It may easily be seen that the articles of the "Punctation" lower the papal primacy to a merely honorary one and advocate an independence of the archbishops in regard to the pope which is entirely incompatible with the Unity and Catholicity of the Church of Christ. Still the "Punctation" was immediately ratified by the four archbishops and sent to Emperor Joseph II with an humble request for his support. The emperor was pleased with the articles and would have pledged his unqualified support if his councillors, especially Kaunitz, had not for political reasons advised him otherwise. In his reply of 16 Nov., 1786, the emperor wisely makes his support dependent on the condition that the archbishops gain the consent of their suffragan bishops, the superiors of the exempt monasteries, and the estates into whose districts their spiritual jurisdiction extends. The suffragan bishops, especially the pious and learned prince-bishops August von Styrum of Speier and Franz Ludwig von Erthal of Würzburg-Bamberg (a brother of the Archbishop of Mainz ), protested against the schismatic tendency of the "Punctation" and saw in the anti-papal procedure of the archbishops merely an attempt to increase their own power to the detriment of their suffragans. The Elector of Bavaria likewise remained a zealous defender of the pope and his nuncio at Munich, and even the Protestant King Frederick II of Prussia was an opponent of the "Punctation" and favoured the nuncio Pacca at Cologne.

Still the archbishops insisted on their demands. When the nuncio at Cologne by authority of the pope granted a matrimonial dispensation from the second degree of consanguinity to Prince von Hohenlohe-Bartenstein and Countess Blankenheim, Archbishop Maximilian Franz of Cologne addressed to him a strong protest forbidding him for the future the exercise of all jurisdiction in the Archdiocese of Cologne. The archbishops themselves now began to grant dispensations from such degrees of relationship as were not contained in their ordinary quinquennial faculties, just as if the "Punctation of Ems" were in full force. When the nuncio at Cologne, by order of the pope, informed the pastors that all marriages contracted by virtue of such dispensations were invalid, the archbishops ordered their pastors to return the circular to the nuncio and to obtain all future dispensations directly from their ordinary, the archbishop. The Church in Germany was now near to a schism. Fortunately, von Erthal of Mains needed the services of Rome. He desired Karl Theodor von Dalberg as coadjutor, and, to obtain the consent of Rome, he withdrew, at least apparently, from the "Punctation" and obtained a renewal of his quinquennial faculties from Rome on 9 Aug., 1787. Similarly the Archbishop of Trier asked for quinquennial faculties as Bishop of Augsburg, but not as Archbishop of Trier. Von Erthal's submission to Rome was only a pretended one. He continued his opposition and on 2 June, 1788, requested Emperor Joseph II, in the name of himself and the three other archbishops, to bring the affair concerning the German nuncios before a diet. But soon the archbishops discovered that all the estates were opposed to the "Punctation" and that a diet would rather retard than accelerate the fulfilment of their wishes. For this reason they addressed a letter to Rome (1 Dec., 1788) asking the pope to put an end to the unedifying ecclesiastical dissensions in Germany by withdrawing the faculties from the nuncios and by sending representatives to the German estates with authority to come to an amicable agreement regarding the other demands of the archbishops. In answer to this request appeared the publication of a memorable document composed by order of the pope and entitled: "Sanctissimi Dom. nostri Pii Papæ VI responsio ad Metropolitanos Moguntinum, Trevirensem, Coloniensem et Salisburgensem super Nunciaturis Apostolicis" (Rome, 1789). It was a masterpiece in form and contents of Apostolic firmness and paternal reproof. After presenting a dispassionate and objective view of the whole litigation, the document refutes all the arguments of the archbishops against papal nunciatures, shows how wrong it was for the archbishops to rebel against papal authority, explains that the pope cannot send representatives to worldly estates who have no right to pass judgment on ecclesiastical affairs, and admonishes the archbishops to give up their untenable position towards the Holy See .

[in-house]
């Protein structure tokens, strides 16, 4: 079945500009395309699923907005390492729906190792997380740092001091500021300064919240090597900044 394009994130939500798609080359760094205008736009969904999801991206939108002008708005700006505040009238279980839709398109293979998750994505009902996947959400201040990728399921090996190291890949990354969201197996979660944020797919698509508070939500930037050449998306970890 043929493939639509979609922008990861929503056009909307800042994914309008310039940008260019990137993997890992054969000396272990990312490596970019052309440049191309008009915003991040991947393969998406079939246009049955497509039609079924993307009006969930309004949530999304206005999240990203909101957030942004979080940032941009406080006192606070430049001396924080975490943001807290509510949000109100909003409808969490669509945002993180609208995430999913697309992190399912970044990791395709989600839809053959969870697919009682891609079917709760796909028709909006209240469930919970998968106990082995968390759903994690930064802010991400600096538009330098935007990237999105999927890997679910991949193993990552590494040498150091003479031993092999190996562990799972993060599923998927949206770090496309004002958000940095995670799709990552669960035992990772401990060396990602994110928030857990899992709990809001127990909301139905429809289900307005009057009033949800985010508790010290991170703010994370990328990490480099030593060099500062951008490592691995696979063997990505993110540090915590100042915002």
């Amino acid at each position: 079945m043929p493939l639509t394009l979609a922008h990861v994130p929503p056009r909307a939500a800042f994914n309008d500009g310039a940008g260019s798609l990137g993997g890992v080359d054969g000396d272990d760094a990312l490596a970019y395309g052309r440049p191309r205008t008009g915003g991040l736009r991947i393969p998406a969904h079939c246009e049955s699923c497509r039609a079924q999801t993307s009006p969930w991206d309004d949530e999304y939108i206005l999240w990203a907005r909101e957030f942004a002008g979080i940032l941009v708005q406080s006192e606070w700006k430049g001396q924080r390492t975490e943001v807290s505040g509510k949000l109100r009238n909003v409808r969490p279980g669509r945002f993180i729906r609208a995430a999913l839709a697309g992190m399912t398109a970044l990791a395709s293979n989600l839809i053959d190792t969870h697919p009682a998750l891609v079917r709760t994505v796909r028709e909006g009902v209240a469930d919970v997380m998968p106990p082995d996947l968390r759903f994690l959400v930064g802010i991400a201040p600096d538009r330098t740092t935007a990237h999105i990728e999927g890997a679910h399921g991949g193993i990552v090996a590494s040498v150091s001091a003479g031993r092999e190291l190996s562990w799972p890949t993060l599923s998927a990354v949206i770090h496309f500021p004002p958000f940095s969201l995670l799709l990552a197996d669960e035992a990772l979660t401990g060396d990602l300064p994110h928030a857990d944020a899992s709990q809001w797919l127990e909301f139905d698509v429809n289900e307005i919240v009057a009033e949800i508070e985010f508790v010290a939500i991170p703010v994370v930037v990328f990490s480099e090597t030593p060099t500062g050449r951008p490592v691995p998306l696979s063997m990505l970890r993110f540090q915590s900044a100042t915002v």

The papal writing was not without effect. Archbishop Wenceslaus of Trier, who had long desired an amicable settlement of the odious affair, into which, it appears, he was drawn against his will, publicly withdrew from the "Punctation" on 20 Feb., 1790, and admonished his colleagues to follow his example. They, however, continued their opposition and on occasion of the imperial capitulation of Leopold II (1790) and that of Francis II (1792) obtained the promise that their complaints concerning the nunciatures would be attended to as soon as possible by a decree of the diet. The threatening progress of the French Revolution finally changed the attitude of the Archbishops of Cologne and Salzburg, but the Archbishop of Mainz clung to the "Punctation" until the victorious French army invaded his electorate, and he was deprived of all his possessions west of the Rhine, at the Peace of Campo Formio, in 1797.